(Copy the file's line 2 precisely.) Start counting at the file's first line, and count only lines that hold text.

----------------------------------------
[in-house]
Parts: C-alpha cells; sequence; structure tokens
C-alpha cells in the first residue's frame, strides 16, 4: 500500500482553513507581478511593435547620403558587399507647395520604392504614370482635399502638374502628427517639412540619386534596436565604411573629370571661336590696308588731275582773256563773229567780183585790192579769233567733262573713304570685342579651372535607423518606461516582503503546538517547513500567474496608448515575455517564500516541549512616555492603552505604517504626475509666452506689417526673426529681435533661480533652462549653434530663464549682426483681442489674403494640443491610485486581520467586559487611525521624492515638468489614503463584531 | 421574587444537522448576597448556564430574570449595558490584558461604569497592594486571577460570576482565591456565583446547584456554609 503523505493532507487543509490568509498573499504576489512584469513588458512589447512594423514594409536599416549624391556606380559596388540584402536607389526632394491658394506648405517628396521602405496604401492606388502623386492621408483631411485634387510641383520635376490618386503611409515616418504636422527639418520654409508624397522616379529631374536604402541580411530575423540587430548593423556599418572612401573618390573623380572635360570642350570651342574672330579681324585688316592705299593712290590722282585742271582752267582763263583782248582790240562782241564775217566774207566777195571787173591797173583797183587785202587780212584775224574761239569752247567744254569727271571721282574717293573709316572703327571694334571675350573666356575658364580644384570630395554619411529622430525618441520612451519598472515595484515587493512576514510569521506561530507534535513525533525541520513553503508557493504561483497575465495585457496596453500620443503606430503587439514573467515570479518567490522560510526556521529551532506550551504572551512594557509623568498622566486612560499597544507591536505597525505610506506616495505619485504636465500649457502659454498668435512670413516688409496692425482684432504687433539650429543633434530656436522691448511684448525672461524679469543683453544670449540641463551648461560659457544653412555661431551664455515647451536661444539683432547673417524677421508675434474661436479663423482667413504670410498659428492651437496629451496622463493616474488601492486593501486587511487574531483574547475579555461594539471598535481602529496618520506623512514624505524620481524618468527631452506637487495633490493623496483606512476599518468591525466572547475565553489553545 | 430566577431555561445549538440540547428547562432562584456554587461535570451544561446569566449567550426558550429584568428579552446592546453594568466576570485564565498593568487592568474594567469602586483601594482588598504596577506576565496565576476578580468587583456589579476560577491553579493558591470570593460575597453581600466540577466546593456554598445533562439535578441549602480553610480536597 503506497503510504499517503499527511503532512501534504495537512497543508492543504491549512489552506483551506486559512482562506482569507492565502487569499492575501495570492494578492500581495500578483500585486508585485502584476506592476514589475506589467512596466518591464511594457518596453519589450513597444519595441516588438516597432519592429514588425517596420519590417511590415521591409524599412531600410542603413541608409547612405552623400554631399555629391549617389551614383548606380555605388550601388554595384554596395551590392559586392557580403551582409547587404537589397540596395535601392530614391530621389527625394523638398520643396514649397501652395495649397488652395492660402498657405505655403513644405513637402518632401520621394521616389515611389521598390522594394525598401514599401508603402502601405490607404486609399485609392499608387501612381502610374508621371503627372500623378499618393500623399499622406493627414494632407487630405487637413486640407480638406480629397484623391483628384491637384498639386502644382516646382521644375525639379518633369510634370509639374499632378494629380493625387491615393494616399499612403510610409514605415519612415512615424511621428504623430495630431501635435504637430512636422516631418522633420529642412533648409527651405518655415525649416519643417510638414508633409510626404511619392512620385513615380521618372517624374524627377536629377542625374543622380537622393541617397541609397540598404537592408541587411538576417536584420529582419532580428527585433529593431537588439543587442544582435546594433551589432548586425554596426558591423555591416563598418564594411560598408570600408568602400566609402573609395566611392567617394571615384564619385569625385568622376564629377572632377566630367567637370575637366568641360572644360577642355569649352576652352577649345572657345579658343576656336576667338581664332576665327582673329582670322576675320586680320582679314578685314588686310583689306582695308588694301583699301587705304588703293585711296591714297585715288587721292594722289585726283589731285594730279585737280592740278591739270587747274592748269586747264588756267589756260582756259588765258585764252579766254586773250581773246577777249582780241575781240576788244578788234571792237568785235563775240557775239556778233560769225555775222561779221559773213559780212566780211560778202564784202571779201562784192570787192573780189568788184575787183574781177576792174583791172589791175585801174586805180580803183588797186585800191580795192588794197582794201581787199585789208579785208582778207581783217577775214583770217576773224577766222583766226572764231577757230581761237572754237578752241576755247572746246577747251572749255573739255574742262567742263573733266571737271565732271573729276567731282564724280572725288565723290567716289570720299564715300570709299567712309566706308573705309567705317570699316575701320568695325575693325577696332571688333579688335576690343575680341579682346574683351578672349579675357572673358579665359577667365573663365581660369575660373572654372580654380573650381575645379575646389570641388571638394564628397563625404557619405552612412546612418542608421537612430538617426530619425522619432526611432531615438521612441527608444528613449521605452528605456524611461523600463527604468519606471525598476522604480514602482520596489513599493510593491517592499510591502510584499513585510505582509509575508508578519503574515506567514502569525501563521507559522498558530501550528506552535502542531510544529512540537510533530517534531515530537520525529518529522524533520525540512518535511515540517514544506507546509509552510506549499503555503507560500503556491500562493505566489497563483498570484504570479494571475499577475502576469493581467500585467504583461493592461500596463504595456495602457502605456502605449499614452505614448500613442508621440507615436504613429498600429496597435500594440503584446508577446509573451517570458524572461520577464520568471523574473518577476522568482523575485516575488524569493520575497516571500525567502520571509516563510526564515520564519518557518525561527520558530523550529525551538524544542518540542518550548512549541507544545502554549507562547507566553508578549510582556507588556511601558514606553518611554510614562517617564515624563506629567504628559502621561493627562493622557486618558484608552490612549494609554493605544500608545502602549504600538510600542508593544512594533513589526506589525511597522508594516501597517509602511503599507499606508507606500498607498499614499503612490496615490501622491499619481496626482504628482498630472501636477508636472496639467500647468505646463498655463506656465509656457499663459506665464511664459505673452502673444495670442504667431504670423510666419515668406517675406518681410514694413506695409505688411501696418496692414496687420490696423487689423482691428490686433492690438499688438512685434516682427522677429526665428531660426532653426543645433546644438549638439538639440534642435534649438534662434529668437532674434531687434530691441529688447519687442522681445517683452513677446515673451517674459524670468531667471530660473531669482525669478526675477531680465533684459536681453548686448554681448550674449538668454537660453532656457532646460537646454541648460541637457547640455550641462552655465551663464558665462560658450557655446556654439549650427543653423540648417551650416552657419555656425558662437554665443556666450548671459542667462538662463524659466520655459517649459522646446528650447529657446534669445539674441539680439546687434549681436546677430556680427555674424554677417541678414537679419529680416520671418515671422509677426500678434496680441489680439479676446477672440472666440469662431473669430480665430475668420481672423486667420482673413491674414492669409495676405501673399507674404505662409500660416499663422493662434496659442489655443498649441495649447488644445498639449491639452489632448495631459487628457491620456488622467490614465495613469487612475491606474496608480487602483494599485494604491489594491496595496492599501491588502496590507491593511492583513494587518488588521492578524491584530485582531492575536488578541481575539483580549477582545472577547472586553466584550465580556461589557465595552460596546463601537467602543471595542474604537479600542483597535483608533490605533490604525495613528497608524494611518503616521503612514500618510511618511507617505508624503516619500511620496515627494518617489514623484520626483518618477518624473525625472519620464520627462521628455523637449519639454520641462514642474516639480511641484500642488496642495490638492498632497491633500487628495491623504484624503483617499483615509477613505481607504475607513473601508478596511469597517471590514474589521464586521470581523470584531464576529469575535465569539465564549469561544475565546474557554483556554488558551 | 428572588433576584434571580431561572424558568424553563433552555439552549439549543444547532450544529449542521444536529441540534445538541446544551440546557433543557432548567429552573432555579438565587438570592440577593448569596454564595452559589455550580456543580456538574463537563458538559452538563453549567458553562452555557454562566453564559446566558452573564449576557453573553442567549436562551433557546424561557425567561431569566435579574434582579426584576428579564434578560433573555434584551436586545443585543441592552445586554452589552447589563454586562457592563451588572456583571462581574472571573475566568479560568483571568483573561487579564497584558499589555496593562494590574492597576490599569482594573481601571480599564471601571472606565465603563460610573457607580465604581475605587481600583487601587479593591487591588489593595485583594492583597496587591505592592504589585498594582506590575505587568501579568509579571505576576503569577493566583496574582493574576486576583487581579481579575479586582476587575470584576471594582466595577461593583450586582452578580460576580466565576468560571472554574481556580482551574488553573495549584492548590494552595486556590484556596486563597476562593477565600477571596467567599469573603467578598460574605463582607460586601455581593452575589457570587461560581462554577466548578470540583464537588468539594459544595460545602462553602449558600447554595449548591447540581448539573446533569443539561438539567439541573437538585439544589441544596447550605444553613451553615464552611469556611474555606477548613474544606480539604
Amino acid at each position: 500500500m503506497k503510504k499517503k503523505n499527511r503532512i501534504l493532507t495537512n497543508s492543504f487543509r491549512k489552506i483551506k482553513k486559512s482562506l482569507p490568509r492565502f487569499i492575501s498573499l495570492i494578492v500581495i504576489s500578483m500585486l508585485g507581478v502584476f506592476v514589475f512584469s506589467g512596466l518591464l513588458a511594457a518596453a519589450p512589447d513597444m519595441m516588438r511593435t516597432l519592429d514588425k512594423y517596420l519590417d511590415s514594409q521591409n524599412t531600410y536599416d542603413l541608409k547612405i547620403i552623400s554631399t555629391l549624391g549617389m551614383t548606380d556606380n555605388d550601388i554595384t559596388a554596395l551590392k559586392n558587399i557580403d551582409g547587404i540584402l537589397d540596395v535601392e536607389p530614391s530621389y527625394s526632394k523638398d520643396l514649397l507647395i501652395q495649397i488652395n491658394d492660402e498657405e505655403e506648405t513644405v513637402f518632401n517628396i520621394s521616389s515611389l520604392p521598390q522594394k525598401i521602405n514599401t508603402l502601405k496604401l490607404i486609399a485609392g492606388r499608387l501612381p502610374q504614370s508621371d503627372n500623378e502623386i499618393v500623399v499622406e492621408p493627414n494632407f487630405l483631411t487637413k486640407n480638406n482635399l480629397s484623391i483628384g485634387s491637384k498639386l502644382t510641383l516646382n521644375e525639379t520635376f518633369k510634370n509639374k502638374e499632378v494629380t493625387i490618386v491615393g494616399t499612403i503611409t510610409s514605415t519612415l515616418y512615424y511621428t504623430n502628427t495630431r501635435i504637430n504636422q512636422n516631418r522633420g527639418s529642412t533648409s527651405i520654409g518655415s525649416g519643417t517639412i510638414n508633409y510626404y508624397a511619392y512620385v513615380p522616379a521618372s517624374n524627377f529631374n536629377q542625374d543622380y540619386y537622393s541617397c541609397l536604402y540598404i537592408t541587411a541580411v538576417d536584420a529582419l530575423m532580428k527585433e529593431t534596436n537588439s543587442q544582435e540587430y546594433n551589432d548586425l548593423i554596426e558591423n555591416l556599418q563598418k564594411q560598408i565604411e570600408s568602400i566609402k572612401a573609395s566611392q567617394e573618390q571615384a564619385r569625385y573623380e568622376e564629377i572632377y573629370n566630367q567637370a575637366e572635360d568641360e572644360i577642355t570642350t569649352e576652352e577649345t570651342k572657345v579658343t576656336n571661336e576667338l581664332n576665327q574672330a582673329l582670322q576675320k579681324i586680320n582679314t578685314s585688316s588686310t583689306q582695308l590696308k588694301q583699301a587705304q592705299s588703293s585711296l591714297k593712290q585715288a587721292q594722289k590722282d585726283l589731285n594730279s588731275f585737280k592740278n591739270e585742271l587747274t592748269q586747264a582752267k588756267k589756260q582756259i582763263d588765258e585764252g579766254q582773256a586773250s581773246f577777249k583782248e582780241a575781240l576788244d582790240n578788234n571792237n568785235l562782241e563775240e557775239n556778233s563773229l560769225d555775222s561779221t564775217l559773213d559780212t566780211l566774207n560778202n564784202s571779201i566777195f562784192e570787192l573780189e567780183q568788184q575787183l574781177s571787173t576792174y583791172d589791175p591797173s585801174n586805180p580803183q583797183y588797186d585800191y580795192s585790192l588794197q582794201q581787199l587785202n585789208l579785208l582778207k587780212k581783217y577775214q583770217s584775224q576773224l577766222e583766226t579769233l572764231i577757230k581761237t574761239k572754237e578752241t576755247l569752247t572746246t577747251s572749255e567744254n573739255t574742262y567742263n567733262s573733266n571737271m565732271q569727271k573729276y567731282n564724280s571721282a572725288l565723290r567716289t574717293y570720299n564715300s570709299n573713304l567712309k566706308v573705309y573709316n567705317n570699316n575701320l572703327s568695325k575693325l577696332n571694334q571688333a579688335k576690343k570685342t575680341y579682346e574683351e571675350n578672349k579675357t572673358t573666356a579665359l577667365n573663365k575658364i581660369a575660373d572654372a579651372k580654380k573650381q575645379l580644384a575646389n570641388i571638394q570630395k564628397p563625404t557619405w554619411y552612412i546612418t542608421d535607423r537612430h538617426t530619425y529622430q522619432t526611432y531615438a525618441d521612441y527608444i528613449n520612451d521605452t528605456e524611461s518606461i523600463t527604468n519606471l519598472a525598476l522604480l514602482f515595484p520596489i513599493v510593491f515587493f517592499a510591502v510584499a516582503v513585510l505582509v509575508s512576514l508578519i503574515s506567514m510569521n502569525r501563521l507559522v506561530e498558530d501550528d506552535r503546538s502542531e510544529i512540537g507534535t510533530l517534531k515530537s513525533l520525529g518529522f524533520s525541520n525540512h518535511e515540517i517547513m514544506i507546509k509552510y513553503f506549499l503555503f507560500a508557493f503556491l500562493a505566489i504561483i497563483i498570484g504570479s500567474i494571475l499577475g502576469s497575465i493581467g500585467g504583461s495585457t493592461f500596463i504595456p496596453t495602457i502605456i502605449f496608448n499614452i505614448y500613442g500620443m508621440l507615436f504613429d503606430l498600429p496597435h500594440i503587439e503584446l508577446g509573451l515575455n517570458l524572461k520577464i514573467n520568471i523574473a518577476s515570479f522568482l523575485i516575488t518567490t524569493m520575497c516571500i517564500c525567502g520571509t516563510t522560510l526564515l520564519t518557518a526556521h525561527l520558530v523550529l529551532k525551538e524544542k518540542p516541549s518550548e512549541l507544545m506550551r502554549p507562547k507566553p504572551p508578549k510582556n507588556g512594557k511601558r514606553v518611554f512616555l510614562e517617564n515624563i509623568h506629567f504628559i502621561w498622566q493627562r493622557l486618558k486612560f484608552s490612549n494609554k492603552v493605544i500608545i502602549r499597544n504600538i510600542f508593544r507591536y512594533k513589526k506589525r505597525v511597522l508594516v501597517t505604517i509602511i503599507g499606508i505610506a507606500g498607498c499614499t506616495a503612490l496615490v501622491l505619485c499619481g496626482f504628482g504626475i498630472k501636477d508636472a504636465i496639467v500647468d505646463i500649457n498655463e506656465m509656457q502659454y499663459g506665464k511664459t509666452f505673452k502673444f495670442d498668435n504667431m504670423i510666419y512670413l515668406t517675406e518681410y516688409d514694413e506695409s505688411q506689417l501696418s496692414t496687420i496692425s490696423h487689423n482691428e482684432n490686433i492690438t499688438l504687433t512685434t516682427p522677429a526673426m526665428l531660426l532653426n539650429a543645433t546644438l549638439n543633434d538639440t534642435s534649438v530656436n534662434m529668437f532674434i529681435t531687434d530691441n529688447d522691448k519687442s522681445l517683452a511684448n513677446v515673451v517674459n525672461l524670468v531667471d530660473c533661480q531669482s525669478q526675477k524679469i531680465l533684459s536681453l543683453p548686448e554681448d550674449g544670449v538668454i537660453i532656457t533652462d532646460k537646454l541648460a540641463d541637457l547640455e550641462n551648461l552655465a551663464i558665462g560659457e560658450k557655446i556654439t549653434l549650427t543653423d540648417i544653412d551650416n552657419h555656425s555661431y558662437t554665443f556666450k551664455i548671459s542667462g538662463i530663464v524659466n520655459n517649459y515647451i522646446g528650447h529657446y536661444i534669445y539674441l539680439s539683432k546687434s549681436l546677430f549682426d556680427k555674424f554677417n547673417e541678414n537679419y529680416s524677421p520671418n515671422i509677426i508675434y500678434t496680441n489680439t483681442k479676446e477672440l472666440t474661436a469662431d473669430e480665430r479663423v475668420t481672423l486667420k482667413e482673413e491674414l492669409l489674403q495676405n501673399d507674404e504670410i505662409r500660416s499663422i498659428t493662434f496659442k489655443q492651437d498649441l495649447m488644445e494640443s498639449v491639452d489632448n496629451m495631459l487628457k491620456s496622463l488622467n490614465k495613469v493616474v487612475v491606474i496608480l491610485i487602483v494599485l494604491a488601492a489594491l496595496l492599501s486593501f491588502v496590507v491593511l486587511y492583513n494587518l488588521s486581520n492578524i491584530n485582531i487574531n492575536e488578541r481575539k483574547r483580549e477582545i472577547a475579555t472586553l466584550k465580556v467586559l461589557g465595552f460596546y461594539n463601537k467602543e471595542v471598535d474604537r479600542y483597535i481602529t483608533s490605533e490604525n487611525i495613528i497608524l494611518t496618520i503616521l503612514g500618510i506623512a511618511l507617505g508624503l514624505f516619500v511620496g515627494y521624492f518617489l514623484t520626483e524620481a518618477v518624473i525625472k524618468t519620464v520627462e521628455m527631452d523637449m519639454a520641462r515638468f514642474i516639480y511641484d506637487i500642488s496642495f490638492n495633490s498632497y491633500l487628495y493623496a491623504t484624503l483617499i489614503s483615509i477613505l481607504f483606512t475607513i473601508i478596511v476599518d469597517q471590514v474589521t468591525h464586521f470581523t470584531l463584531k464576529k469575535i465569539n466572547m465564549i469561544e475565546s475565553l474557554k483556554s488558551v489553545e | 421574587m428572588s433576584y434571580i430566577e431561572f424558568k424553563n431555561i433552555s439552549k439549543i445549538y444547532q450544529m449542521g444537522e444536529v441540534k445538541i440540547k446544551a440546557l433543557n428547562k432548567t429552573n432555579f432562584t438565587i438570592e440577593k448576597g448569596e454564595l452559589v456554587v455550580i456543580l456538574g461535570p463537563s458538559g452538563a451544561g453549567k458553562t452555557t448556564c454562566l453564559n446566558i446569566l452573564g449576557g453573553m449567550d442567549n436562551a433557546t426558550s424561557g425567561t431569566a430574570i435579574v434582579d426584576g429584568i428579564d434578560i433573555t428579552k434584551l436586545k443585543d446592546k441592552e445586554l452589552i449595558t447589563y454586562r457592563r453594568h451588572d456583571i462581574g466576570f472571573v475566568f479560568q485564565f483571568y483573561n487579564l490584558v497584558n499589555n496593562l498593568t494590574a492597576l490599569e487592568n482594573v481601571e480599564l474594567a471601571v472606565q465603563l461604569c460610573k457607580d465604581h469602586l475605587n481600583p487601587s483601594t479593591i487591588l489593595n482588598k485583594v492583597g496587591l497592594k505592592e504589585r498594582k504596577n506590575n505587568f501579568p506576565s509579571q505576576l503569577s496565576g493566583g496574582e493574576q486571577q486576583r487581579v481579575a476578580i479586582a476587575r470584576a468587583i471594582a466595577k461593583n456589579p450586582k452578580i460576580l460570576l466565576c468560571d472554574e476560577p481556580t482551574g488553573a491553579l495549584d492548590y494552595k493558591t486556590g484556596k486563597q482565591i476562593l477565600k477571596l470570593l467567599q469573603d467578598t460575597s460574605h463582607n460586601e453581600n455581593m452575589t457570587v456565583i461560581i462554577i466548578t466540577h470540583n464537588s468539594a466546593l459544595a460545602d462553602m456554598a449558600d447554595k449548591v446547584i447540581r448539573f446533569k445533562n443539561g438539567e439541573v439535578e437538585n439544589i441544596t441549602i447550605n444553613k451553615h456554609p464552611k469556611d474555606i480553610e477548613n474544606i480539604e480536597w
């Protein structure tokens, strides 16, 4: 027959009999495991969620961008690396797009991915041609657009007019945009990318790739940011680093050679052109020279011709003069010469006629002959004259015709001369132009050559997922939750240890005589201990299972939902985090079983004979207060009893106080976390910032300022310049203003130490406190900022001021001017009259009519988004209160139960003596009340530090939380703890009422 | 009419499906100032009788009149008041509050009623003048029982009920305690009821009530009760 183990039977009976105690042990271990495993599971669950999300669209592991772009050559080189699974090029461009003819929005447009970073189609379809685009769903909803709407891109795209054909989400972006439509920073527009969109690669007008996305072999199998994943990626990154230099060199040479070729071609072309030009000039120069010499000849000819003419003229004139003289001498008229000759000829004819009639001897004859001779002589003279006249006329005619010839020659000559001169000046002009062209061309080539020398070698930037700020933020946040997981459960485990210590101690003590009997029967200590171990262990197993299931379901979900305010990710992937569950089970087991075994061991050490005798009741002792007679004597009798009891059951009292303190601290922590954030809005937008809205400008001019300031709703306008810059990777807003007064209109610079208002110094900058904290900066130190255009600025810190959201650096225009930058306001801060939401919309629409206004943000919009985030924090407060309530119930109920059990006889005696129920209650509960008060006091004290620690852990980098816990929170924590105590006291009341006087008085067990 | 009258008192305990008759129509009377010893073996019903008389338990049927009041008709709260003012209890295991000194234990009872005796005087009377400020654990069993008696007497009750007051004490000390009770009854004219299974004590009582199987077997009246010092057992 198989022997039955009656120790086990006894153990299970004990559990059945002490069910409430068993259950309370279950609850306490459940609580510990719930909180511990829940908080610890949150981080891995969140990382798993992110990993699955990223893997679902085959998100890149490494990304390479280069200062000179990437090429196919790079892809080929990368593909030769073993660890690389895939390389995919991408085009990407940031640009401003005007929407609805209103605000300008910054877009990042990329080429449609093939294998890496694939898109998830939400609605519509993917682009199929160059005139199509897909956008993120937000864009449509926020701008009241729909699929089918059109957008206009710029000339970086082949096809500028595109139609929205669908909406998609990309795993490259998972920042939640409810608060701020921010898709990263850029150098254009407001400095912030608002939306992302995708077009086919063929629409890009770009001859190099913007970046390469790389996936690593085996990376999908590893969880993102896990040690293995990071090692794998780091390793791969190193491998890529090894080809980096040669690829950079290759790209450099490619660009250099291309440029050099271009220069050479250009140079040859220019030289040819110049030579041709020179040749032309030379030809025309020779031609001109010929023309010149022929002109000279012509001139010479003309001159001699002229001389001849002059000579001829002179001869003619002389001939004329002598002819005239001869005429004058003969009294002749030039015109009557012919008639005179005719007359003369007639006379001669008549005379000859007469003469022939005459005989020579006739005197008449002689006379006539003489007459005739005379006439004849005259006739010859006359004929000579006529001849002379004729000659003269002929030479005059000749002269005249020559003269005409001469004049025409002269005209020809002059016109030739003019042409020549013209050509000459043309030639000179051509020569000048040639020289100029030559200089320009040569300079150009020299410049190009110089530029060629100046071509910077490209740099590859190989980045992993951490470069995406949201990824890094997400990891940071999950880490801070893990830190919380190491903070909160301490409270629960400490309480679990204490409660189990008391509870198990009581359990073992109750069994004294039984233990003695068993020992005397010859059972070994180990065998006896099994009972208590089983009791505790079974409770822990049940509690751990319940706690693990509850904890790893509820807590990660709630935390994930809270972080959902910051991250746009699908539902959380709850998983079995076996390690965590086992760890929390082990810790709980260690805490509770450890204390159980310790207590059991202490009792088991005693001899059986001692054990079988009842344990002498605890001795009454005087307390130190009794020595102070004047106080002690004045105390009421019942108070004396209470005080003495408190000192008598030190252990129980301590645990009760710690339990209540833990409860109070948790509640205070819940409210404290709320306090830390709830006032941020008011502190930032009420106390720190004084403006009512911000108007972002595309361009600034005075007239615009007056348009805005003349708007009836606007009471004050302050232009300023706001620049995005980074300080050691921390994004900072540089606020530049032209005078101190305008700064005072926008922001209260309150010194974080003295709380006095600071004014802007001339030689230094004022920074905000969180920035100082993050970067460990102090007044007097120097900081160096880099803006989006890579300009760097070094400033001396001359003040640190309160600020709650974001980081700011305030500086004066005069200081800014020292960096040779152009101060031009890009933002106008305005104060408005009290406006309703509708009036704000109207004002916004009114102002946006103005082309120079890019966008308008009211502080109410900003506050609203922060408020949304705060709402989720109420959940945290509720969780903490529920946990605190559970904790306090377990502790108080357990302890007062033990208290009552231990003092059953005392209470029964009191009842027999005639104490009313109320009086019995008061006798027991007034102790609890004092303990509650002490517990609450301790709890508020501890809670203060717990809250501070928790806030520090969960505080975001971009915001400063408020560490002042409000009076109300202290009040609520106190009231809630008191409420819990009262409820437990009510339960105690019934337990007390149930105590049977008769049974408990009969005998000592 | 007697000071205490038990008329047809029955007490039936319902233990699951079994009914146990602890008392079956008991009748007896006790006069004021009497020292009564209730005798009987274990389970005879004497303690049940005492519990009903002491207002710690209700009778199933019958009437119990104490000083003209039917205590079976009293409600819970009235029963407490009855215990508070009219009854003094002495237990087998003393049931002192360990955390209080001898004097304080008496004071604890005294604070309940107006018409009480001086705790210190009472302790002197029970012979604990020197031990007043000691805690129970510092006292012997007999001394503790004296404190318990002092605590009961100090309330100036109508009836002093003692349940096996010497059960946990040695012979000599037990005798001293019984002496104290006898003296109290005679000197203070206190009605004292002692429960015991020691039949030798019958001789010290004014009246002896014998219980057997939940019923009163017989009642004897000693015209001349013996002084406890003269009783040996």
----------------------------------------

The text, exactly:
Parts: C-alpha cells; sequence; structure tokens